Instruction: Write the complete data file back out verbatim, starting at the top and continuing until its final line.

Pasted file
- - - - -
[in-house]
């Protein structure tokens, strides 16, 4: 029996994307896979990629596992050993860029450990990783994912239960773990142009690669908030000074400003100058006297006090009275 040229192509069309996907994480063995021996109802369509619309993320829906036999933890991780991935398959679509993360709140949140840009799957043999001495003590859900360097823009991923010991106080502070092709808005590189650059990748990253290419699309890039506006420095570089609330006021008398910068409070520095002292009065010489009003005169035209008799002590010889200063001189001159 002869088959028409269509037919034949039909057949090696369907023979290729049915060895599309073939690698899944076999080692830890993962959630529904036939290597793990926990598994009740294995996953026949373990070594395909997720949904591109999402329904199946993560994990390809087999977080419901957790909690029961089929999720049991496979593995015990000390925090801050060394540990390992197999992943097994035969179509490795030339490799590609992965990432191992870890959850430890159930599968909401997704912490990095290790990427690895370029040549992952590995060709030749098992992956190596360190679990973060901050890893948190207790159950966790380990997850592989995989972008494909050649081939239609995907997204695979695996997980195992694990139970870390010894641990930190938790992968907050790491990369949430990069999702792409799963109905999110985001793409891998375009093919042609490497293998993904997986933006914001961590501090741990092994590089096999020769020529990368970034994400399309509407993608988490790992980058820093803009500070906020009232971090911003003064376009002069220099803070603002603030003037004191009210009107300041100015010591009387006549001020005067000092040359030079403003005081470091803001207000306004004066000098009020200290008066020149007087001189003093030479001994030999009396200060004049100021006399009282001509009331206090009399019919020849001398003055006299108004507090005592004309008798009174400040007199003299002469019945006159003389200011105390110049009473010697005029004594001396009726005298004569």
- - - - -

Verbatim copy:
[in-house]
């Protein structure tokens, strides 16, 4: 029996994307896979990629596992050993860029450990990783994912239960773990142009690669908030000074400003100058006297006090009275 040229192509069309996907994480063995021996109802369509619309993320829906036999933890991780991935398959679509993360709140949140840009799957043999001495003590859900360097823009991923010991106080502070092709808005590189650059990748990253290419699309890039506006420095570089609330006021008398910068409070520095002292009065010489009003005169035209008799002590010889200063001189001159 002869088959028409269509037919034949039909057949090696369907023979290729049915060895599309073939690698899944076999080692830890993962959630529904036939290597793990926990598994009740294995996953026949373990070594395909997720949904591109999402329904199946993560994990390809087999977080419901957790909690029961089929999720049991496979593995015990000390925090801050060394540990390992197999992943097994035969179509490795030339490799590609992965990432191992870890959850430890159930599968909401997704912490990095290790990427690895370029040549992952590995060709030749098992992956190596360190679990973060901050890893948190207790159950966790380990997850592989995989972008494909050649081939239609995907997204695979695996997980195992694990139970870390010894641990930190938790992968907050790491990369949430990069999702792409799963109905999110985001793409891998375009093919042609490497293998993904997986933006914001961590501090741990092994590089096999020769020529990368970034994400399309509407993608988490790992980058820093803009500070906020009232971090911003003064376009002069220099803070603002603030003037004191009210009107300041100015010591009387006549001020005067000092040359030079403003005081470091803001207000306004004066000098009020200290008066020149007087001189003093030479001994030999009396200060004049100021006399009282001509009331206090009399019919020849001398003055006299108004507090005592004309008798009174400040007199003299002469019945006159003389200011105390110049009473010697005029004594001396009726005298004569």